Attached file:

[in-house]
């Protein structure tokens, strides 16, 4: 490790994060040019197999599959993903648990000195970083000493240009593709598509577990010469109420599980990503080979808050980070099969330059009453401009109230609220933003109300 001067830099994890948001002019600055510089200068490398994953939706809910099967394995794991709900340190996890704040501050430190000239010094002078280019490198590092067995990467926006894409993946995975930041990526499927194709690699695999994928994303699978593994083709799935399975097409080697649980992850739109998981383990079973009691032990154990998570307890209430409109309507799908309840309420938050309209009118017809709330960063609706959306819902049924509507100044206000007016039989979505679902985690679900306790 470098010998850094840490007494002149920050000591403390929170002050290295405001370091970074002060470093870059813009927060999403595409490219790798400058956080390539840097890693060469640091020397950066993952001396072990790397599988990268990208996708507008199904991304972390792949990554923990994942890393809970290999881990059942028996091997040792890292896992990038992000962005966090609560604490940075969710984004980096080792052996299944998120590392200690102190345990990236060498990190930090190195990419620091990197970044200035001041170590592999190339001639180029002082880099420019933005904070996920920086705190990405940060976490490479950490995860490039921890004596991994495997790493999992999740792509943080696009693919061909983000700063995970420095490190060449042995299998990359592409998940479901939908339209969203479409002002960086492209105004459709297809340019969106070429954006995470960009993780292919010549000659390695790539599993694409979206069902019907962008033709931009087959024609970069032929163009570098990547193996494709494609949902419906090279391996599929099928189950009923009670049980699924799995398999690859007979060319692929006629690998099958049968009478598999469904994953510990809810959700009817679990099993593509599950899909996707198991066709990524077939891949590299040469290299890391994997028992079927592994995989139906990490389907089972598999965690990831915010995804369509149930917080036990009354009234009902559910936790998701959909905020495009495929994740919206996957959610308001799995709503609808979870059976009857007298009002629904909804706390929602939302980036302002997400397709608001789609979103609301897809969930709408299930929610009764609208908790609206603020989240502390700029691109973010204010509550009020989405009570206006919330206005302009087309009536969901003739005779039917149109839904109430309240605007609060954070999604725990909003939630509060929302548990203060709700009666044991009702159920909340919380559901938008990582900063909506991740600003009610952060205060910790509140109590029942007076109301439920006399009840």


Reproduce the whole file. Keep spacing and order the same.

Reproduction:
[in-house]
């Protein structure tokens, strides 16, 4: 490790994060040019197999599959993903648990000195970083000493240009593709598509577990010469109420599980990503080979808050980070099969330059009453401009109230609220933003109300 001067830099994890948001002019600055510089200068490398994953939706809910099967394995794991709900340190996890704040501050430190000239010094002078280019490198590092067995990467926006894409993946995975930041990526499927194709690699695999994928994303699978593994083709799935399975097409080697649980992850739109998981383990079973009691032990154990998570307890209430409109309507799908309840309420938050309209009118017809709330960063609706959306819902049924509507100044206000007016039989979505679902985690679900306790 470098010998850094840490007494002149920050000591403390929170002050290295405001370091970074002060470093870059813009927060999403595409490219790798400058956080390539840097890693060469640091020397950066993952001396072990790397599988990268990208996708507008199904991304972390792949990554923990994942890393809970290999881990059942028996091997040792890292896992990038992000962005966090609560604490940075969710984004980096080792052996299944998120590392200690102190345990990236060498990190930090190195990419620091990197970044200035001041170590592999190339001639180029002082880099420019933005904070996920920086705190990405940060976490490479950490995860490039921890004596991994495997790493999992999740792509943080696009693919061909983000700063995970420095490190060449042995299998990359592409998940479901939908339209969203479409002002960086492209105004459709297809340019969106070429954006995470960009993780292919010549000659390695790539599993694409979206069902019907962008033709931009087959024609970069032929163009570098990547193996494709494609949902419906090279391996599929099928189950009923009670049980699924799995398999690859007979060319692929006629690998099958049968009478598999469904994953510990809810959700009817679990099993593509599950899909996707198991066709990524077939891949590299040469290299890391994997028992079927592994995989139906990490389907089972598999965690990831915010995804369509149930917080036990009354009234009902559910936790998701959909905020495009495929994740919206996957959610308001799995709503609808979870059976009857007298009002629904909804706390929602939302980036302002997400397709608001789609979103609301897809969930709408299930929610009764609208908790609206603020989240502390700029691109973010204010509550009020989405009570206006919330206005302009087309009536969901003739005779039917149109839904109430309240605007609060954070999604725990909003939630509060929302548990203060709700009666044991009702159920909340919380559901938008990582900063909506991740600003009610952060205060910790509140109590029942007076109301439920006399009840």